The divorce rate is falling in the United States, as it has been doing for about two decades now. Most age groups follow this trend. While divorce rates of 50% or more were once predicted, things have largely reversed course over the years.
However, there is one age group that does not: Those who are 50 years old and older. These divorces, often called gray divorces, have been happening more often. This age group has the only rising divorce rate in the U.S., which is surprising to many.
The implications of this rise
This divorce rate is going to have a big impact on how these cases play out moving forward. For instance, those who are in this age group often have to consider things like:
- Retirement planning
- The division of substantial assets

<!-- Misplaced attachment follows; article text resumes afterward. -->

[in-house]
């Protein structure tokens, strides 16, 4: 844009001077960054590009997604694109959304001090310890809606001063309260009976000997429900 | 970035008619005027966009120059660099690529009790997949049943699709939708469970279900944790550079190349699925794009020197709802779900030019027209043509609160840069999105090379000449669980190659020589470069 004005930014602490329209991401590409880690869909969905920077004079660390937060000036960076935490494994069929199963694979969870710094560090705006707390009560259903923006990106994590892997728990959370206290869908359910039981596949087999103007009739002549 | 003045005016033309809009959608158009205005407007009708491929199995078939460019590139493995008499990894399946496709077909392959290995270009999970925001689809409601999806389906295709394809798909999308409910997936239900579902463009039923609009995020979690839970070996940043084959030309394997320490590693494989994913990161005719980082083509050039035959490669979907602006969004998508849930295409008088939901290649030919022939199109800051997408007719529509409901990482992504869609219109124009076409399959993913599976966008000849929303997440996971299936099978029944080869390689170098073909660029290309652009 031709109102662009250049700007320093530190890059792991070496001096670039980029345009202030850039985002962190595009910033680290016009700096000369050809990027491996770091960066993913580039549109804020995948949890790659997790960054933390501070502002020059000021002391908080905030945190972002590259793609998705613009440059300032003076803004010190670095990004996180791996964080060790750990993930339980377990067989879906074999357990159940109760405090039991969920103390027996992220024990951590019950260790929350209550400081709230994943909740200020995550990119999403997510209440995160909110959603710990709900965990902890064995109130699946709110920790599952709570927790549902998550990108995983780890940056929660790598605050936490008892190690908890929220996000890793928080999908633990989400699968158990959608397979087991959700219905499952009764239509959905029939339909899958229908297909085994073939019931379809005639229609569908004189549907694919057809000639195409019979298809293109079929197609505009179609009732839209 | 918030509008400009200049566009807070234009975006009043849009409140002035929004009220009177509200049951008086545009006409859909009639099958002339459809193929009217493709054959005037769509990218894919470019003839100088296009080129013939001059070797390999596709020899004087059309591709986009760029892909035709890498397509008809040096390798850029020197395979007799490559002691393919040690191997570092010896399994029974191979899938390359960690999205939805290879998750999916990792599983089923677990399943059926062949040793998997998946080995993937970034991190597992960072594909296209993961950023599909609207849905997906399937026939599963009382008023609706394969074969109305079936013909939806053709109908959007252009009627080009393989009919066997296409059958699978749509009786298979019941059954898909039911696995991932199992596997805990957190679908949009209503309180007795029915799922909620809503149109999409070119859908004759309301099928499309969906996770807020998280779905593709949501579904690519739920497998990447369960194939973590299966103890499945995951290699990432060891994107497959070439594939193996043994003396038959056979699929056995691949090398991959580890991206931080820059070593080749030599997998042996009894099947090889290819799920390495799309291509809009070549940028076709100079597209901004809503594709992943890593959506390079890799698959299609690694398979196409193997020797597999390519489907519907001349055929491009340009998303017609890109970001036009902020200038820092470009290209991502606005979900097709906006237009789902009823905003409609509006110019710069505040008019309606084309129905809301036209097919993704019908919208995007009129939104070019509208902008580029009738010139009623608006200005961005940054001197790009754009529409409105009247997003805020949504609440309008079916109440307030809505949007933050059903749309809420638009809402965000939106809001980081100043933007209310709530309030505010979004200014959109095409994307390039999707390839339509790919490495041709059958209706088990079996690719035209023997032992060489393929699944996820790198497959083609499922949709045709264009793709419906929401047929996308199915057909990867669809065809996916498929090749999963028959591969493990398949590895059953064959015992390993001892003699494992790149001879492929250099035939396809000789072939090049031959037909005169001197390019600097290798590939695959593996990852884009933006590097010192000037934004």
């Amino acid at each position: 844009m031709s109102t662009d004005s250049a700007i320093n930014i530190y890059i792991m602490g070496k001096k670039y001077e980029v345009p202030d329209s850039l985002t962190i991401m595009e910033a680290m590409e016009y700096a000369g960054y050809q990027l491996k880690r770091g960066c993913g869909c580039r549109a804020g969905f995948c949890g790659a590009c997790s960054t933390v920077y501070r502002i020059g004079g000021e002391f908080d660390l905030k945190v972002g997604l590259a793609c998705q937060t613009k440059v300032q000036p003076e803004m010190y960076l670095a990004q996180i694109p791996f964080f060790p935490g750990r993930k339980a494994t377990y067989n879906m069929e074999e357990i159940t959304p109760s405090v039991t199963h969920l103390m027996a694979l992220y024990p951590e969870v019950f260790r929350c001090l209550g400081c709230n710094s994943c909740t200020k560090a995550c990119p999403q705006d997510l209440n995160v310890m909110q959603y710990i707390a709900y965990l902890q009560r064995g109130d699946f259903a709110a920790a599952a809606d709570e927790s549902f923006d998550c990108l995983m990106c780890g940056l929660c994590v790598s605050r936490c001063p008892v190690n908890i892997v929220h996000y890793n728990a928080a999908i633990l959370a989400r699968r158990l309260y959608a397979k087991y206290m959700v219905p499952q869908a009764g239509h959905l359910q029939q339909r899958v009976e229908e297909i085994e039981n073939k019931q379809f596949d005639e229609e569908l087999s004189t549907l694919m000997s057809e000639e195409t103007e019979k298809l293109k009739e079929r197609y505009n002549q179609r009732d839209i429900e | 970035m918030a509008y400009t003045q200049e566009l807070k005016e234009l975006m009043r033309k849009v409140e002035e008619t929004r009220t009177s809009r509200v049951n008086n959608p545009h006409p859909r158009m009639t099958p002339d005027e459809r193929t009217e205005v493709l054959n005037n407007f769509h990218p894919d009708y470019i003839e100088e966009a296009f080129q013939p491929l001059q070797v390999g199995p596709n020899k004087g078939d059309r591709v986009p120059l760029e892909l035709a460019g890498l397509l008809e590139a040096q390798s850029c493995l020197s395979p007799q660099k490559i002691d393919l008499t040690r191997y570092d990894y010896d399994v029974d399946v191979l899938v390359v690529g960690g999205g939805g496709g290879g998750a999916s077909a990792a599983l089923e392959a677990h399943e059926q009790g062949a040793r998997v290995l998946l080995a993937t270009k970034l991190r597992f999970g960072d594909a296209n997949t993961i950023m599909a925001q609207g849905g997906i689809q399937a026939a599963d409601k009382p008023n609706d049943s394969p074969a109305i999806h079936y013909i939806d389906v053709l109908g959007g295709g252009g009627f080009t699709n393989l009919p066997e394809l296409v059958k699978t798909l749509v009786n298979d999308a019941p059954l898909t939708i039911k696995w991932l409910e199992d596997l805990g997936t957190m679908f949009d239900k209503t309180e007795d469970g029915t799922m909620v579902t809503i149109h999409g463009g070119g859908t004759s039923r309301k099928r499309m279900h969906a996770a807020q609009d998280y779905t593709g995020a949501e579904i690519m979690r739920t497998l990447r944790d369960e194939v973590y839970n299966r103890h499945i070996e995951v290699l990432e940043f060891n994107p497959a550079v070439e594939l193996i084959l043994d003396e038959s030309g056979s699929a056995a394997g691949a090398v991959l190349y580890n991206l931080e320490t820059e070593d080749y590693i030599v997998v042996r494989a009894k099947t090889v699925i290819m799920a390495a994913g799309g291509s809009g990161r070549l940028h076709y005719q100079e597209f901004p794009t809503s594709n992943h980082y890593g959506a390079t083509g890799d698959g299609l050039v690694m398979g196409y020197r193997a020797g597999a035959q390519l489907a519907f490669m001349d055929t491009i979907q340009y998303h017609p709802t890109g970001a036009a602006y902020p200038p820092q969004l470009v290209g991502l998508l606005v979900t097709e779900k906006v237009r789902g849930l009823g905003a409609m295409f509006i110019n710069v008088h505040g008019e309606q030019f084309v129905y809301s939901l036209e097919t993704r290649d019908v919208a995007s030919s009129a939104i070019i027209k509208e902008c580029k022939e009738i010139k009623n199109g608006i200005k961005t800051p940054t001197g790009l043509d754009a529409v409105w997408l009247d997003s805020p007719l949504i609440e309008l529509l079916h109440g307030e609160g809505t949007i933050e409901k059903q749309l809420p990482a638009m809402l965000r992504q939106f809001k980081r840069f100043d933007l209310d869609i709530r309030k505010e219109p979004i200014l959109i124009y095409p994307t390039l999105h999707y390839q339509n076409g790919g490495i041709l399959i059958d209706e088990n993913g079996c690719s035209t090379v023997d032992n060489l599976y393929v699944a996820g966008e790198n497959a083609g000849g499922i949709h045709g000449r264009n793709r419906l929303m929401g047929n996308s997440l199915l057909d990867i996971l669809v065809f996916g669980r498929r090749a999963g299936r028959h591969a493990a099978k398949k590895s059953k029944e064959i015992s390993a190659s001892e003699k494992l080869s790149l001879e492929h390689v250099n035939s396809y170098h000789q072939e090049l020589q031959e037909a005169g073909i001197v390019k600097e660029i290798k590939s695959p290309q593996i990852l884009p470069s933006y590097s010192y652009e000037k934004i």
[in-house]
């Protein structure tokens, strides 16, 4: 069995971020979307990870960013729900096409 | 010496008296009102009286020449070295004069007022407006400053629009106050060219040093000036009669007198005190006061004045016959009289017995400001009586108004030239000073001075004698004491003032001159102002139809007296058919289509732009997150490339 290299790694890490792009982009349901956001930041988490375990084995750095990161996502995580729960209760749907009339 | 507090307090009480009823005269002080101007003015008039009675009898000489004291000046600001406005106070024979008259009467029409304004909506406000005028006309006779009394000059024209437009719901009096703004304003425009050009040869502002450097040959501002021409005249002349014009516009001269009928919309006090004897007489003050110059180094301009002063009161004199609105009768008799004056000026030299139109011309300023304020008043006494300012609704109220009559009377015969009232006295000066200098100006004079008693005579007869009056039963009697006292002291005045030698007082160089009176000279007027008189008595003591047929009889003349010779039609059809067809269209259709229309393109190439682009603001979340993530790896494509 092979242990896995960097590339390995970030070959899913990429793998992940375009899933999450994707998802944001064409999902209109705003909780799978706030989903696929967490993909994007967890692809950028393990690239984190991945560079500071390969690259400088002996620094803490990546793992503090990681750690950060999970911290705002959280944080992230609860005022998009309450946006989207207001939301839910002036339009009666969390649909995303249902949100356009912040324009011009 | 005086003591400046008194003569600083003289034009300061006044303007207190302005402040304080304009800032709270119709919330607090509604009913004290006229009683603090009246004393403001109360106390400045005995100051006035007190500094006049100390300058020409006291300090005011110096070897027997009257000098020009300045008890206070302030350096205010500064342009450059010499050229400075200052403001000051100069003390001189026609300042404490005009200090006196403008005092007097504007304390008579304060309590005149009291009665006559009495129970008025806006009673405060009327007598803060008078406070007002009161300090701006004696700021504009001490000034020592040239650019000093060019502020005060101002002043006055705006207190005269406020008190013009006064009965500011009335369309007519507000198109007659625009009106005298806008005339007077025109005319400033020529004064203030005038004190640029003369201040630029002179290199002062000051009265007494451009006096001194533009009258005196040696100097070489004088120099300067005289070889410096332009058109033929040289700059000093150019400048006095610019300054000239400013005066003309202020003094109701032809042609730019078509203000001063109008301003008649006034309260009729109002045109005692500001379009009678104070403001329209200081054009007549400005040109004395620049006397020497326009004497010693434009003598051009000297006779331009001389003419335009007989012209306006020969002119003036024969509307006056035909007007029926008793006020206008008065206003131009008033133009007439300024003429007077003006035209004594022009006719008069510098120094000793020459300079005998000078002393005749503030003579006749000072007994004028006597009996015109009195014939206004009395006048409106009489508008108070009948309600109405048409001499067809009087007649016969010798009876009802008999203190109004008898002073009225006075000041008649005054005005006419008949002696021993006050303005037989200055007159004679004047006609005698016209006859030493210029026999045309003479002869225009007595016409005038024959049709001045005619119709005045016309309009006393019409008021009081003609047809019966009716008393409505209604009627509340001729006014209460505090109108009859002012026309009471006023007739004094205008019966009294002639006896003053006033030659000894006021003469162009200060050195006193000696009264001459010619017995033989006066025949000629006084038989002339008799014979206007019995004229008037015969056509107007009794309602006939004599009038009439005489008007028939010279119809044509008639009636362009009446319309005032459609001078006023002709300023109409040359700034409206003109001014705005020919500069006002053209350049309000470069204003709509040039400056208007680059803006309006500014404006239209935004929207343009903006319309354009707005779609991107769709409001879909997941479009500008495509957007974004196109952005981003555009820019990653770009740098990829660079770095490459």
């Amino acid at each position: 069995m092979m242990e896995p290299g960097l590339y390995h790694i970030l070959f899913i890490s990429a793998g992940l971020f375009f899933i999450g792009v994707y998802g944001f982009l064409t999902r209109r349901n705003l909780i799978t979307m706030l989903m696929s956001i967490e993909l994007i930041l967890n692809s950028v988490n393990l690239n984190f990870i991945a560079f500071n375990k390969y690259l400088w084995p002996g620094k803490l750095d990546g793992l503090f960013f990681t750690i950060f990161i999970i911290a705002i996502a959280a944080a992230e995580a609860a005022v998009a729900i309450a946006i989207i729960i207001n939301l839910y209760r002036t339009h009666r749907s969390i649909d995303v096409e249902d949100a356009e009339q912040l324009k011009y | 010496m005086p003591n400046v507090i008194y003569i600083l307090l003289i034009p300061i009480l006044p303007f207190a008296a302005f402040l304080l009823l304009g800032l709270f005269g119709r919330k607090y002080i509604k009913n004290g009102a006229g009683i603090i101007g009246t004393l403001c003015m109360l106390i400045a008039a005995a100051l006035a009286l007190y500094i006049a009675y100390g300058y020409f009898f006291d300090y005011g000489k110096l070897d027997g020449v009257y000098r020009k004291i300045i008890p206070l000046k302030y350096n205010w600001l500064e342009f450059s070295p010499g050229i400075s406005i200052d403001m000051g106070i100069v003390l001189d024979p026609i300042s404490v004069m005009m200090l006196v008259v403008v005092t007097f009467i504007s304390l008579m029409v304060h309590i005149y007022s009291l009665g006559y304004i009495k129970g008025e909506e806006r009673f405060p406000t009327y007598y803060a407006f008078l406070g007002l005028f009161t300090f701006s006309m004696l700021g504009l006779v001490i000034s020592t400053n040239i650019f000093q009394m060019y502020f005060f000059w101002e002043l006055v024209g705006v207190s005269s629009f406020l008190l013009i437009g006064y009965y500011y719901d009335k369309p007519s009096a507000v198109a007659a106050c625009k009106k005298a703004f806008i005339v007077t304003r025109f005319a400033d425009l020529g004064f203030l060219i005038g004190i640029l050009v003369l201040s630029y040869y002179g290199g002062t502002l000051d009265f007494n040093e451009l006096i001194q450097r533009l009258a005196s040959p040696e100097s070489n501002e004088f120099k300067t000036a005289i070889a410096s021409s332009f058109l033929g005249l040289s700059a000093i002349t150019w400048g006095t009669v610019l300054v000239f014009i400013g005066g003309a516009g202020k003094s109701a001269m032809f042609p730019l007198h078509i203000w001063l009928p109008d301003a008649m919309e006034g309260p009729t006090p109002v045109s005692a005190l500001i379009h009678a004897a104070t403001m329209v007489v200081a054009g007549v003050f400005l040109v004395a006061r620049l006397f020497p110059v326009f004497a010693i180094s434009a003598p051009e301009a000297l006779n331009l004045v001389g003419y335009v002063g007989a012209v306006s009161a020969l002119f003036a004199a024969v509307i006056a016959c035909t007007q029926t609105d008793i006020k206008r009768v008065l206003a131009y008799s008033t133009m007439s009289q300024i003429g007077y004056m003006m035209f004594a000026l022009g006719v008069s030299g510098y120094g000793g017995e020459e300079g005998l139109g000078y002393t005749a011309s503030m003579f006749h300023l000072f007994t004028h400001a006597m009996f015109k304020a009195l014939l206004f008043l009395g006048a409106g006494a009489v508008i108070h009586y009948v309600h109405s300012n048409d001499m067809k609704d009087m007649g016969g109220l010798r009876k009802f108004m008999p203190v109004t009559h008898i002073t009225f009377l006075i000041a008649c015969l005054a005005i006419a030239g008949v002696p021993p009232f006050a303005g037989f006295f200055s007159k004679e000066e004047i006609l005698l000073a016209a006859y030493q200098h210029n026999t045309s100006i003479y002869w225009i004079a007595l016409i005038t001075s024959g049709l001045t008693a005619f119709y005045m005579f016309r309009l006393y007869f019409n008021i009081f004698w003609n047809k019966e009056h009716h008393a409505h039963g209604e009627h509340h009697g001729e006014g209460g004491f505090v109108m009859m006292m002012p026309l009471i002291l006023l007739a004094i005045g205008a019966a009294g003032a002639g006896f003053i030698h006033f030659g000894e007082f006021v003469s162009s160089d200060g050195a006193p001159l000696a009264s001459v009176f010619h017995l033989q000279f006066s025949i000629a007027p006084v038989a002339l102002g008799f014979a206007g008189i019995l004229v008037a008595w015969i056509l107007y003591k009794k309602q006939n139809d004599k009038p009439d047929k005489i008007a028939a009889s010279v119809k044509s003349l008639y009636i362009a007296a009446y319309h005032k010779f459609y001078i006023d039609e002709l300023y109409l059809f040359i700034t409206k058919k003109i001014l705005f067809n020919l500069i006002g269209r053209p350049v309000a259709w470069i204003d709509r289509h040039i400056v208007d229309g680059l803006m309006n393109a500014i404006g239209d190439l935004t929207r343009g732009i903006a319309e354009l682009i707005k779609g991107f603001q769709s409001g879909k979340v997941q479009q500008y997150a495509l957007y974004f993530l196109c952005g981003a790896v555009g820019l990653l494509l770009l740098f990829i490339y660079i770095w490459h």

- The impact on businesses they own
- Estate planning
- Long-term care planning
These are all issues that younger couples see far less often. In this sense, it’s easier to get divorced at a younger age. There is simply not as much to sort out and you and your spouse don’t lead lives that are so interconnected. By 50, when you may have been married for two decades or more, you have a lot of details to consider.
It’s also interesting to consider whether or not age pushes people toward divorce. For instance, some have speculated that longer life expectancies have actually contributed, as people live longer and have more time to drift apart. They also have more time to plan for after the kids leave home, so some of these couples could be those who wanted to get divorced as young parents and still decided to wait until the kids had grown up and moved out.
Are you considering a gray divorce?
If you fit into this demographic, you need to know that your divorce odds are rising. You must plan for this potential outcome. If you are considering a divorce already, it’s time to start considering your legal options and learning as much as you can about the steps you’ll need to take.